Sustainability: No Pain, No Gain…No Thanks
“Pain is never permanent” – Saint Teresa of Avila
When I ran cross country and track in high school, we used to stretch our cold, tight muscles before our warm-up runs, taxing them relentlessly in the effort to loosen up, rather than starting with a slow run to warm and gently loosen muscles before a more thorough stretching. And, it worked…even though it unnecessarily risked muscle pulls and worse. But, we were young. We were tough, or so we thought, and uninitiated in what we should be doing for our long-term resilience. It was a textbook case of that old adage, “no pain, no gain.”
A few years ago, a prominent line of thinking in sustainability was that organizations should not be fully credited for their progressive sustainability programs if they were good for their organizations from an economic or associated point of view – the rationale being that they would have done them anyway for business reasons, not for the “right” reasons, including civic, philanthropic or egalitarian considerations. We’ve moved beyond this somewhat, with professionals focusing upon integrating sustainability into their organizations, and interested stakeholders increasingly understanding the need for initiatives to make business sense, as well.
However, just like the “no pain, no gain” thinking persists in some degree in certain circles, so does a certain latent defensiveness when it comes to sustainability making good business sense. We tend to want to justify our actions, to explain that we undertook an initiative initially to be better civic partners, to solve a societal ill, or to help the planet. But, there’s sometimes a reticence to say we did so to meet a customer’s need, to provide returns for shareholders, to reward team members – all valid and appropriate reasons, too.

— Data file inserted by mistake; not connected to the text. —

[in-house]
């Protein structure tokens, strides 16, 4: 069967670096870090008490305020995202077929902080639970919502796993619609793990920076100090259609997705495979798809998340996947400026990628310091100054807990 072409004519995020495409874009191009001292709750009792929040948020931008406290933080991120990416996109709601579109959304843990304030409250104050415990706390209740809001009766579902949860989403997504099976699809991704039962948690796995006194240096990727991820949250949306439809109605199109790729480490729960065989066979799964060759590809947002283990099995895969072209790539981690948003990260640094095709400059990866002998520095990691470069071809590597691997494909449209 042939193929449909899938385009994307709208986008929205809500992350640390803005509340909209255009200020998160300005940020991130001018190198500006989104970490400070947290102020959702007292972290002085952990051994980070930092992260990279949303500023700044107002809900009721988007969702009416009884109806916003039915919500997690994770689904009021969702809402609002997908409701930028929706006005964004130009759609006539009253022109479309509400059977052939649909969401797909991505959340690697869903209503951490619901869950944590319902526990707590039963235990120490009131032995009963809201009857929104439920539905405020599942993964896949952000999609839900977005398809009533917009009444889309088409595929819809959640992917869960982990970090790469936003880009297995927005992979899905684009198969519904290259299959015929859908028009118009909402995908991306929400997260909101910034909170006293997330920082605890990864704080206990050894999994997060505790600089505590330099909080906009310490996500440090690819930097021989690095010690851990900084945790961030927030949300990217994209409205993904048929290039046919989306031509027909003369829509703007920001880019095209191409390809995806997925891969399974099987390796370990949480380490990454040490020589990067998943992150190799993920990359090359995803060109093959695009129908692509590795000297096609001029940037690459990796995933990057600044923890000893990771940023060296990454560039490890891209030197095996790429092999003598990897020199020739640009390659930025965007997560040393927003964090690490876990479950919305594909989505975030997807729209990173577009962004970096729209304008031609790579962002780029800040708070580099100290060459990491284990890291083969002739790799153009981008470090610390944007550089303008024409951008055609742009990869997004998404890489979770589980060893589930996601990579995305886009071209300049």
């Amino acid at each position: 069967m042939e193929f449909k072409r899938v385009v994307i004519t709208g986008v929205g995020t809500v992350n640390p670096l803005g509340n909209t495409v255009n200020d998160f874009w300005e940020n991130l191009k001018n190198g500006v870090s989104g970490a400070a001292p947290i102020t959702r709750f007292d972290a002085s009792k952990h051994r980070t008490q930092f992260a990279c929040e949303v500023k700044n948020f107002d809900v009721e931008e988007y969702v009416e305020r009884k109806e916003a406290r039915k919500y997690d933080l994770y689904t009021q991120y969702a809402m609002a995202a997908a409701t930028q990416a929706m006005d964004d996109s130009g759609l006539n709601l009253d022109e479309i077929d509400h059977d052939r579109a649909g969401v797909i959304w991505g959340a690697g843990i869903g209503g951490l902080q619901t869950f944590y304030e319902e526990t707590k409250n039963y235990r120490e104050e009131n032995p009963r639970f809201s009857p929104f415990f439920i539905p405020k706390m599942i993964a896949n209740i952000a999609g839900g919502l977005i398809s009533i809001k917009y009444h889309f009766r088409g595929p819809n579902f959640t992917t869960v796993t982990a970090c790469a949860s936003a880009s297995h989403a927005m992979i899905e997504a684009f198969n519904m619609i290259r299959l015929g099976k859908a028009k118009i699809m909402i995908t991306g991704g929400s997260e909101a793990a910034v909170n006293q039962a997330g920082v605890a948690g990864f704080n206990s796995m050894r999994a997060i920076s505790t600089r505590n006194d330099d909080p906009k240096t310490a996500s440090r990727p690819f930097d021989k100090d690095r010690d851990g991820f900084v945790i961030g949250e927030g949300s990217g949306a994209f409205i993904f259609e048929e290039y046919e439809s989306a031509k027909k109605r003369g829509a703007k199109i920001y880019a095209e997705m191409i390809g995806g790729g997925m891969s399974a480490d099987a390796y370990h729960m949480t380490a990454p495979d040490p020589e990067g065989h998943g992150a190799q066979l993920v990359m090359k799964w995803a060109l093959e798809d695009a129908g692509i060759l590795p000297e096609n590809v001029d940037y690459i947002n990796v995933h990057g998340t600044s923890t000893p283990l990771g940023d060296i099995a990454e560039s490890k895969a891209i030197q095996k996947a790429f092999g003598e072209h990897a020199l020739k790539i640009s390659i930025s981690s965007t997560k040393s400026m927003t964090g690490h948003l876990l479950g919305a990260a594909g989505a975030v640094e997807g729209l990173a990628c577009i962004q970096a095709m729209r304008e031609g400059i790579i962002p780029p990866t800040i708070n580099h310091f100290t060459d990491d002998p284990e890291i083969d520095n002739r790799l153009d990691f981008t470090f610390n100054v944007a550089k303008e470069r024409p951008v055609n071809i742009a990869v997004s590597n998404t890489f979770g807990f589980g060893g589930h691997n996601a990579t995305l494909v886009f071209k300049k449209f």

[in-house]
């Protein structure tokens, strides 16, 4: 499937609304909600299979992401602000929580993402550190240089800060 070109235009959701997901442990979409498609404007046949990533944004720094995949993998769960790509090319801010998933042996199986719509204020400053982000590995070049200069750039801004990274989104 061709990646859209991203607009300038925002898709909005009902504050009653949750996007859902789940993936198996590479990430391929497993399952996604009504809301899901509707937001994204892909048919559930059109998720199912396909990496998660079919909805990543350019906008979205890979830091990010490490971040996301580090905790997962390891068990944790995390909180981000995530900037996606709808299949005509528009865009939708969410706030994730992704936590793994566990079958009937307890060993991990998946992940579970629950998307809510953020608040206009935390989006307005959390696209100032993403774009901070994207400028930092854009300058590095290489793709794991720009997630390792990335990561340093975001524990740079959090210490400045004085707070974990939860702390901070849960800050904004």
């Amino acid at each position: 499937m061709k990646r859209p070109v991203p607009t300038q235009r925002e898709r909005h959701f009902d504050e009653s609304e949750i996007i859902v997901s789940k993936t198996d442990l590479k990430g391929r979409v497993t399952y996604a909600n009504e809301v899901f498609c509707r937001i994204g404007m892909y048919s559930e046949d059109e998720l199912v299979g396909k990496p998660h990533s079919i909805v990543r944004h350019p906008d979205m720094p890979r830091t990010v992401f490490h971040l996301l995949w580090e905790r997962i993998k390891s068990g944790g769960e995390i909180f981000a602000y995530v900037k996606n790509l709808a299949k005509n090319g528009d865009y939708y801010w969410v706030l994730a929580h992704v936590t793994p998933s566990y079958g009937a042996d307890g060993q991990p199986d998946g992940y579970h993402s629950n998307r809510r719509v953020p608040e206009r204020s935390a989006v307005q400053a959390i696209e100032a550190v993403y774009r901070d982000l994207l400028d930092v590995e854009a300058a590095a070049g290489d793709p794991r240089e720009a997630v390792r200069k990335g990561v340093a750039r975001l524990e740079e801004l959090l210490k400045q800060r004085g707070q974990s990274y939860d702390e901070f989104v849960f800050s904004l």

But, continuing to undertake initiatives that only hurt without providing tangible benefits, that are painful to an organization because they are isolated in their vision and limited in their scale, is not advisable for long-term resilience. Just as in running, pushing boundaries can be good – it betters our performance and leads to increased results. But, pushing through pain when it results in injury is not a good thing. It limits our performance initially, and jeopardizes our long-term participation in the sport. Just so with sustainability, I believe. Think about it: with long-term pain, we endure and cope with it, we do not prosper from it. And, we refer to long-term pain as being chronic, never sustainable.
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